SCOTLAND’S largest squad of detectives has been assembled before the launch of the new Police Scotland force.
The Specialist Crime Division (SCD), which includes 1,800 detectives, has taken responsibility for major crimes, such as murder, rape, human trafficking and counter-terrorism in a landmark day for policing.
Police Scotland does not come into force until 1 April, but the SCD has been launched earlier to ease pressure on day one.
Murders will be investigated by three teams in the east, west or north of Scotland. Other major crimes, such as rape, attempted murder and serious assault, will be investigated by officers in each of the new 14 divisions across Scotland.
Specialist national rape teams will be brought in to handle the most complicated cases, regardless of where they take place.
The SCD has also underlined the importance of intelligence by creating a National Intelligence Bureau, which will provide information on missing persons, crime patterns and gangs.
Deputy Chief Constable Iain Livingstone, head of the SCD, said: “Serious crime, wherever it occurs and however it manifests itself, is an attack on the safety of our communities.
“Threat and harm posed by those who commit violence, engage in organised crime, undermine public safety through being involved in terrorism or prey on the most vulnerable in society will be targeted. Criminals have no regard for boundaries and borders.
“The creation of a national capability in the SCD will give us increased flexibility to go where they go and target them where they operate.”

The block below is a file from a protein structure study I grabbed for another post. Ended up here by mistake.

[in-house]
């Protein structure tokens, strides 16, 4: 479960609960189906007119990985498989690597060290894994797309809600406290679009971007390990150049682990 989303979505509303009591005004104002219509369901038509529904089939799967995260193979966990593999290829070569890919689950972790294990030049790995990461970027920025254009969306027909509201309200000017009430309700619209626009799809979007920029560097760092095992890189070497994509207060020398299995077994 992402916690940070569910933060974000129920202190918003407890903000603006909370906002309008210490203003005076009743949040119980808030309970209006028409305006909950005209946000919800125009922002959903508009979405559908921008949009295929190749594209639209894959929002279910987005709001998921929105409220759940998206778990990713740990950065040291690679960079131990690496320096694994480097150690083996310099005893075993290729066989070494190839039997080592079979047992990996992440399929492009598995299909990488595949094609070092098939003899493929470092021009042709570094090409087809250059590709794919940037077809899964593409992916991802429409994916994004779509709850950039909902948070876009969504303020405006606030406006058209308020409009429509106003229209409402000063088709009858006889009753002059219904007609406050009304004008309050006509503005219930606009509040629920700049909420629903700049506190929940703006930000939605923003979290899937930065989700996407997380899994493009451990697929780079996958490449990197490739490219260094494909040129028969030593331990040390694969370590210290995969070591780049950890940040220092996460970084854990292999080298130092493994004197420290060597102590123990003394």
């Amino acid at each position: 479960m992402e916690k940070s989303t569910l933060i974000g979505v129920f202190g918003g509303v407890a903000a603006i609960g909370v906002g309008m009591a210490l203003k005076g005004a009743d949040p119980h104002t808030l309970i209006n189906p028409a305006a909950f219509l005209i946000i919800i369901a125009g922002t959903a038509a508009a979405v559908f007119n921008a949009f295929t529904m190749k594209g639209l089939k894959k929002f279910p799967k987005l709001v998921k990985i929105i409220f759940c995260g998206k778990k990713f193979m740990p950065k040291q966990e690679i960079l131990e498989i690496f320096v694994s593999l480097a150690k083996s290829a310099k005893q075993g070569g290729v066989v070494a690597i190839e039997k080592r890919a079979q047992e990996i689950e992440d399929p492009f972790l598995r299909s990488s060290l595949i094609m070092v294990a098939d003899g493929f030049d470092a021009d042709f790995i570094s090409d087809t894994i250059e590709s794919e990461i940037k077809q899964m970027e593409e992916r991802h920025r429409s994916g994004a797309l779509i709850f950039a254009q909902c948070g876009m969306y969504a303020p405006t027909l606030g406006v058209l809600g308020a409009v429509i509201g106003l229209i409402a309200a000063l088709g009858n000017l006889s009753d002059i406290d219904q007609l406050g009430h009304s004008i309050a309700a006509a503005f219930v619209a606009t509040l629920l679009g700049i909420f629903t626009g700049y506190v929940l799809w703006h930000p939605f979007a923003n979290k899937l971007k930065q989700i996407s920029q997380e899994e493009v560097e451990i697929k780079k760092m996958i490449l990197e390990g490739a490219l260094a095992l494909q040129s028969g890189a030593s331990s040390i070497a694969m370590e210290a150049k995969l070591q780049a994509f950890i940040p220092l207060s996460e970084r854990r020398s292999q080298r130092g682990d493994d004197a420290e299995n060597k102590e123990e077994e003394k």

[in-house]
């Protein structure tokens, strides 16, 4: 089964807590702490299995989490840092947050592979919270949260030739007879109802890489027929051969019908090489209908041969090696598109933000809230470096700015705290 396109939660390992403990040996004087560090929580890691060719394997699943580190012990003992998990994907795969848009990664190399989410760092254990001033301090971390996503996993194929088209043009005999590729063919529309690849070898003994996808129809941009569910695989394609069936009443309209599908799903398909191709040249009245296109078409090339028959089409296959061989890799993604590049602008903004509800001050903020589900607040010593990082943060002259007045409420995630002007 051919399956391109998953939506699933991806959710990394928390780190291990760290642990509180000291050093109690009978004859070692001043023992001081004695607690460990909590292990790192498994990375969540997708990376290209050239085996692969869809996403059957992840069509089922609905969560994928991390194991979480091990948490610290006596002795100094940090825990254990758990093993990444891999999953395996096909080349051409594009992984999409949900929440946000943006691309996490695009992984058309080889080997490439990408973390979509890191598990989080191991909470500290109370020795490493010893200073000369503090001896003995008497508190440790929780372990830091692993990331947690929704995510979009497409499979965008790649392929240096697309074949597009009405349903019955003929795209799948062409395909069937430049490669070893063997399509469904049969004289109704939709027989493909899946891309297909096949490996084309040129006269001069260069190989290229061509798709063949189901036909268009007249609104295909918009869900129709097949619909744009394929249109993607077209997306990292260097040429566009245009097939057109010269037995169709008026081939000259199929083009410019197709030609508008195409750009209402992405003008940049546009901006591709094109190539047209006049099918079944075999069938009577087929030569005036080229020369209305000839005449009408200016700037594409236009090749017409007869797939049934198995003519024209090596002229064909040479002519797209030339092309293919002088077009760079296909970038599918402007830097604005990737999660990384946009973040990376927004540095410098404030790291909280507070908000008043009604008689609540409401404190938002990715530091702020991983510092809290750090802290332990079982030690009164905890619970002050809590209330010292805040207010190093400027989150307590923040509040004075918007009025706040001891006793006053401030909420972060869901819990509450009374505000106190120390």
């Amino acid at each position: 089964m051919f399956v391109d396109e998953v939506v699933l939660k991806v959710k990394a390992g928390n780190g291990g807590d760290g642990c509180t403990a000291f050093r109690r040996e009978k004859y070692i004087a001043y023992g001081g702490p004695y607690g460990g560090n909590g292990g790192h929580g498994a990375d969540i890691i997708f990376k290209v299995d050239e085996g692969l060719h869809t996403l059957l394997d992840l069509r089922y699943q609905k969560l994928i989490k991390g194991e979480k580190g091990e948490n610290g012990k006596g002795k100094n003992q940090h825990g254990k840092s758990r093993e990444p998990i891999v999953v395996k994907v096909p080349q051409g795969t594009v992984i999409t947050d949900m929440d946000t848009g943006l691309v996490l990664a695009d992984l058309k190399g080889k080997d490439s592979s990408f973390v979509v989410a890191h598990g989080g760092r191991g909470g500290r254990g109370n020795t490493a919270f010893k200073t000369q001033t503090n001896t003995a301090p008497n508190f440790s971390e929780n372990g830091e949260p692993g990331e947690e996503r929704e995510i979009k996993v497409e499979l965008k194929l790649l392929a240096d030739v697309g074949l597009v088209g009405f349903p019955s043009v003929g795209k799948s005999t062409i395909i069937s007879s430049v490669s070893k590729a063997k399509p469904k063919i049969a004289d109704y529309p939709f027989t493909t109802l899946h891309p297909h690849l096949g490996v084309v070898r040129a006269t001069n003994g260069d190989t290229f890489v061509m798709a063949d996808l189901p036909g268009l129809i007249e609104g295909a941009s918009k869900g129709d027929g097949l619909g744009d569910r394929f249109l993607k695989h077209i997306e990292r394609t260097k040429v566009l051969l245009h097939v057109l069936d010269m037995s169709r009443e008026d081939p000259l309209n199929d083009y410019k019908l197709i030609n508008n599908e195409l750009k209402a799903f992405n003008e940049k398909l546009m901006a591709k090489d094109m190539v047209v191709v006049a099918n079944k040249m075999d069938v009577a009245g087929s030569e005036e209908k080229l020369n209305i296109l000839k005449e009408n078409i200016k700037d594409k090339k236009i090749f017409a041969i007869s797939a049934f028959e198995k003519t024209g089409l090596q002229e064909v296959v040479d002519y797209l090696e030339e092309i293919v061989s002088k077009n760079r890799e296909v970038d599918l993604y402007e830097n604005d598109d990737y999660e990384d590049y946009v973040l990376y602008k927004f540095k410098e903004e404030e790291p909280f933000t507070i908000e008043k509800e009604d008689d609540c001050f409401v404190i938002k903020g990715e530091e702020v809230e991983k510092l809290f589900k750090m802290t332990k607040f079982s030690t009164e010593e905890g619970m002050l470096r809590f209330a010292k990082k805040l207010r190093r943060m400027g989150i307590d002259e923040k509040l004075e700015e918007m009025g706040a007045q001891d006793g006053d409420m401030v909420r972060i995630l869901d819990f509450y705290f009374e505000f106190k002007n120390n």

The SCD brings together officers from the Scottish Crime and Drugs Enforcement Agency (SCDEA), specialist officers covering areas such as rape and counter-terrorism, and detective superintendents leading CID work in each of the 14 divisions.
Despite its wide remit, the SCD features less than a sixth of the overall officers being transferred to Police Scotland.
“We think it’s very lean,” said DCC Livingstone. “We’ve made it very effective, but also very efficient. That was part of the principles behind police reform.”
The SCD will also link in with other public-sector bodies to try and divert young people, particularly vulnerable young males, away from crime and into housing, training and jobs.
One of the key principles of reform has been giving police from smaller, more remote parts of Scotland access to the resources and expertise that is built up in the big cities.
Justice secretary Kenny Mac-Askill said: “The Specialist Crime Division will be a key strength and a significant benefit of the new single service – using national expertise delivered locally to tackle major crimes and serious organised crime.”